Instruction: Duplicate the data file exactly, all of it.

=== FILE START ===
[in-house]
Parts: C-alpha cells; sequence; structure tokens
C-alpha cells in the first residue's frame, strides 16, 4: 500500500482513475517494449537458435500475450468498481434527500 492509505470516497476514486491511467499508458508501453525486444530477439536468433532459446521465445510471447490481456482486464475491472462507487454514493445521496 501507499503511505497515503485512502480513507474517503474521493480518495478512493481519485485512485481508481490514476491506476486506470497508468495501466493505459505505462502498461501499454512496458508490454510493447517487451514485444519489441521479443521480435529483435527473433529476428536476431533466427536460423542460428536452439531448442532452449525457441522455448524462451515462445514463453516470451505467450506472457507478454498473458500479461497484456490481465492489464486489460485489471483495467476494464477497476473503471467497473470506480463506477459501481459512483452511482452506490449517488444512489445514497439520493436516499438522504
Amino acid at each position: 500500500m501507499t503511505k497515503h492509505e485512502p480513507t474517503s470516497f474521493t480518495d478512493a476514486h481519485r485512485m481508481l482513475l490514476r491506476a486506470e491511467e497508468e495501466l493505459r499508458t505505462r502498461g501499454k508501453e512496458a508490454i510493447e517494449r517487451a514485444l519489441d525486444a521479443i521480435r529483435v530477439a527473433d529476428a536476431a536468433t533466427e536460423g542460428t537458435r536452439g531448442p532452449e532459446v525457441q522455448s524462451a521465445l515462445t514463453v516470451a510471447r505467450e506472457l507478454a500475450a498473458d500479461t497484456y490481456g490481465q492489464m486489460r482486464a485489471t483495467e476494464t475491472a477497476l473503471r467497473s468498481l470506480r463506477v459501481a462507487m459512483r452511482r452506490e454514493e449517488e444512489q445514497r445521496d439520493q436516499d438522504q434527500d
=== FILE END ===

[in-house]
Parts: C-alpha cells; sequence; structure tokens
C-alpha cells in the first residue's frame, strides 16, 4: 500500500482513475517494449537458435500475450468498481434527500 492509505470516497476514486491511467499508458508501453525486444530477439536468433532459446521465445510471447490481456482486464475491472462507487454514493445521496 501507499503511505497515503485512502480513507474517503474521493480518495478512493481519485485512485481508481490514476491506476486506470497508468495501466493505459505505462502498461501499454512496458508490454510493447517487451514485444519489441521479443521480435529483435527473433529476428536476431533466427536460423542460428536452439531448442532452449525457441522455448524462451515462445514463453516470451505467450506472457507478454498473458500479461497484456490481465492489464486489460485489471483495467476494464477497476473503471467497473470506480463506477459501481459512483452511482452506490449517488444512489445514497439520493436516499438522504
Amino acid at each position: 500500500m501507499t503511505k497515503h492509505e485512502p480513507t474517503s470516497f474521493t480518495d478512493a476514486h481519485r485512485m481508481l482513475l490514476r491506476a486506470e491511467e497508468e495501466l493505459r499508458t505505462r502498461g501499454k508501453e512496458a508490454i510493447e517494449r517487451a514485444l519489441d525486444a521479443i521480435r529483435v530477439a527473433d529476428a536476431a536468433t533466427e536460423g542460428t537458435r536452439g531448442p532452449e532459446v525457441q522455448s524462451a521465445l515462445t514463453v516470451a510471447r505467450e506472457l507478454a500475450a498473458d500479461t497484456y490481456g490481465q492489464m486489460r482486464a485489471t483495467e476494464t475491472a477497476l473503471r467497473s468498481l470506480r463506477v459501481a462507487m459512483r452511482r452506490e454514493e449517488e444512489q445514497r445521496d439520493q436516499d438522504q434527500d